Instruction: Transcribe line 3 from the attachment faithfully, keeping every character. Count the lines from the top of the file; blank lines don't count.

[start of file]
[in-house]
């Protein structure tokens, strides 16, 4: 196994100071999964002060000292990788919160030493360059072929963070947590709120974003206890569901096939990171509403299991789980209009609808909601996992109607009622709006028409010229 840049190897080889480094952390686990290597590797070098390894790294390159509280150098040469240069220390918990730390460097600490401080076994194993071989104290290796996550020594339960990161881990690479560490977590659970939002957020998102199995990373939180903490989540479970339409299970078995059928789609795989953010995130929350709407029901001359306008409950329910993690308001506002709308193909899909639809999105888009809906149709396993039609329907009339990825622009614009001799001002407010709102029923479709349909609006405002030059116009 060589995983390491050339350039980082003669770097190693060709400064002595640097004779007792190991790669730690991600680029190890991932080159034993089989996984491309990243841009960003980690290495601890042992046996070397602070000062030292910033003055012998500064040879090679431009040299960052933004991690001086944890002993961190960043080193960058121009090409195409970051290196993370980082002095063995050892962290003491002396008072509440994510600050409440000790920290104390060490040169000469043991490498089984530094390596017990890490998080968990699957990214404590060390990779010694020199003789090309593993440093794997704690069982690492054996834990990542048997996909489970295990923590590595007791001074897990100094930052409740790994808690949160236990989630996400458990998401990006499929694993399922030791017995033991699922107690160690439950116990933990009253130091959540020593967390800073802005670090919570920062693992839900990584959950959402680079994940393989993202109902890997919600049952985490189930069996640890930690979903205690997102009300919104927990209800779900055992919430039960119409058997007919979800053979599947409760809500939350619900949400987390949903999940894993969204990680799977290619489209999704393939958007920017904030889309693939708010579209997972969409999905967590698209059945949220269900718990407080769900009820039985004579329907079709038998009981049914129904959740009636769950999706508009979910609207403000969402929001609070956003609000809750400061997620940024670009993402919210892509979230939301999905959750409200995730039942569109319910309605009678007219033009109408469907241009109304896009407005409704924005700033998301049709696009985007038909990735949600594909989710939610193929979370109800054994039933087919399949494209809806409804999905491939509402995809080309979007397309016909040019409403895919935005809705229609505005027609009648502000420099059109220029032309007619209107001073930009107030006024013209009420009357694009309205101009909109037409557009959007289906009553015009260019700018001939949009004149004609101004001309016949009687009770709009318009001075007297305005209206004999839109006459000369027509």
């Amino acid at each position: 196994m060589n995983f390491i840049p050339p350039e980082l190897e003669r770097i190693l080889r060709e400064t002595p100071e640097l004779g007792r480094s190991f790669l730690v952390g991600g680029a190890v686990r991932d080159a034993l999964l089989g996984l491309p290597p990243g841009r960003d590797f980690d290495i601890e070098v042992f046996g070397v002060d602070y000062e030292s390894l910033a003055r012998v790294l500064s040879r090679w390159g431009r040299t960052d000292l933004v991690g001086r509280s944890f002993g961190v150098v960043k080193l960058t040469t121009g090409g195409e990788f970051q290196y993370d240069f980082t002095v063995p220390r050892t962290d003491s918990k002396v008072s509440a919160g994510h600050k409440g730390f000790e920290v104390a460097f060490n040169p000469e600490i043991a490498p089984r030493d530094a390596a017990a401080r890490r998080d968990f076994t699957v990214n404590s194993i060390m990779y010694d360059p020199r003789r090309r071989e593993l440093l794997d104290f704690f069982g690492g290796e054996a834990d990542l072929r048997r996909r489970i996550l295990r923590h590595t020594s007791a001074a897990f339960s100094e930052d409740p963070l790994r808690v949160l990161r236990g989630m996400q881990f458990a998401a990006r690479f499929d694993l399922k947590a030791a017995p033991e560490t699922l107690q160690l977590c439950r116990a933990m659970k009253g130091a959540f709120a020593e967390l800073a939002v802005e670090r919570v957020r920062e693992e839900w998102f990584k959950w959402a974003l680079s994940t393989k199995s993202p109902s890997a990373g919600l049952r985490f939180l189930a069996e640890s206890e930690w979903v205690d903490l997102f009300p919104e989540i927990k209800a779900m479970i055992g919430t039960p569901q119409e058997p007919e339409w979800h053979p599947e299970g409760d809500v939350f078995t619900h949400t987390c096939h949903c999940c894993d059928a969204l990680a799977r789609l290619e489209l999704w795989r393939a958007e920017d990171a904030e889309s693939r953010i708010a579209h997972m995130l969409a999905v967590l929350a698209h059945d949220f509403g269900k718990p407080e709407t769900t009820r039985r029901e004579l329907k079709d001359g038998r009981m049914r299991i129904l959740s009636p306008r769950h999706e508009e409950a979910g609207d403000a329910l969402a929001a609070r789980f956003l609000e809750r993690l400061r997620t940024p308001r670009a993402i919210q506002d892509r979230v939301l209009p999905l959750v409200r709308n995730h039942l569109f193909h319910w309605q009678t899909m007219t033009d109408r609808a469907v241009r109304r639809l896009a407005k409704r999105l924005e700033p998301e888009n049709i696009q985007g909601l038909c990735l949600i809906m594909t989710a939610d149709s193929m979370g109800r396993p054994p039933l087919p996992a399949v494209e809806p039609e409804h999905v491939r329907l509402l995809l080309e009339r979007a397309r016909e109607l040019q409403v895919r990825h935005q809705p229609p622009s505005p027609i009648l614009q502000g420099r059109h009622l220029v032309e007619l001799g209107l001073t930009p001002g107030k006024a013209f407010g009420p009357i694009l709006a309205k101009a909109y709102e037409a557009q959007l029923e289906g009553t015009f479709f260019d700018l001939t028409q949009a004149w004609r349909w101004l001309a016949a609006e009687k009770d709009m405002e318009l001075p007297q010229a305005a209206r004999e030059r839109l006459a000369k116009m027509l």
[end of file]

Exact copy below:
């Amino acid at each position: 196994m060589n995983f390491i840049p050339p350039e980082l190897e003669r770097i190693l080889r060709e400064t002595p100071e640097l004779g007792r480094s190991f790669l730690v952390g991600g680029a190890v686990r991932d080159a034993l999964l089989g996984l491309p290597p990243g841009r960003d590797f980690d290495i601890e070098v042992f046996g070397v002060d602070y000062e030292s390894l910033a003055r012998v790294l500064s040879r090679w390159g431009r040299t960052d000292l933004v991690g001086r509280s944890f002993g961190v150098v960043k080193l960058t040469t121009g090409g195409e990788f970051q290196y993370d240069f980082t002095v063995p220390r050892t962290d003491s918990k002396v008072s509440a919160g994510h600050k409440g730390f000790e920290v104390a460097f060490n040169p000469e600490i043991a490498p089984r030493d530094a390596a017990a401080r890490r998080d968990f076994t699957v990214n404590s194993i060390m990779y010694d360059p020199r003789r090309r071989e593993l440093l794997d104290f704690f069982g690492g290796e054996a834990d990542l072929r048997r996909r489970i996550l295990r923590h590595t020594s007791a001074a897990f339960s100094e930052d409740p963070l790994r808690v949160l990161r236990g989630m996400q881990f458990a998401a990006r690479f499929d694993l399922k947590a030791a017995p033991e560490t699922l107690q160690l977590c439950r116990a933990m659970k009253g130091a959540f709120a020593e967390l800073a939002v802005e670090r919570v957020r920062e693992e839900w998102f990584k959950w959402a974003l680079s994940t393989k199995s993202p109902s890997a990373g919600l049952r985490f939180l189930a069996e640890s206890e930690w979903v205690d903490l997102f009300p919104e989540i927990k209800a779900m479970i055992g919430t039960p569901q119409e058997p007919e339409w979800h053979p599947e299970g409760d809500v939350f078995t619900h949400t987390c096939h949903c999940c894993d059928a969204l990680a799977r789609l290619e489209l999704w795989r393939a958007e920017d990171a904030e889309s693939r953010i708010a579209h997972m995130l969409a999905v967590l929350a698209h059945d949220f509403g269900k718990p407080e709407t769900t009820r039985r029901e004579l329907k079709d001359g038998r009981m049914r299991i129904l959740s009636p306008r769950h999706e508009e409950a979910g609207d403000a329910l969402a929001a609070r789980f956003l609000e809750r993690l400061r997620t940024p308001r670009a993402i919210q506002d892509r979230v939301l209009p999905l959750v409200r709308n995730h039942l569109f193909h319910w309605q009678t899909m007219t033009d109408r609808a469907v241009r109304r639809l896009a407005k409704r999105l924005e700033p998301e888009n049709i696009q985007g909601l038909c990735l949600i809906m594909t989710a939610d149709s193929m979370g109800r396993p054994p039933l087919p996992a399949v494209e809806p039609e409804h999905v491939r329907l509402l995809l080309e009339r979007a397309r016909e109607l040019q409403v895919r990825h935005q809705p229609p622009s505005p027609i009648l614009q502000g420099r059109h009622l220029v032309e007619l001799g209107l001073t930009p001002g107030k006024a013209f407010g009420p009357i694009l709006a309205k101009a909109y709102e037409a557009q959007l029923e289906g009553t015009f479709f260019d700018l001939t028409q949009a004149w004609r349909w101004l001309a016949a609006e009687k009770d709009m405002e318009l001075p007297q010229a305005a209206r004999e030059r839109l006459a000369k116009m027509l």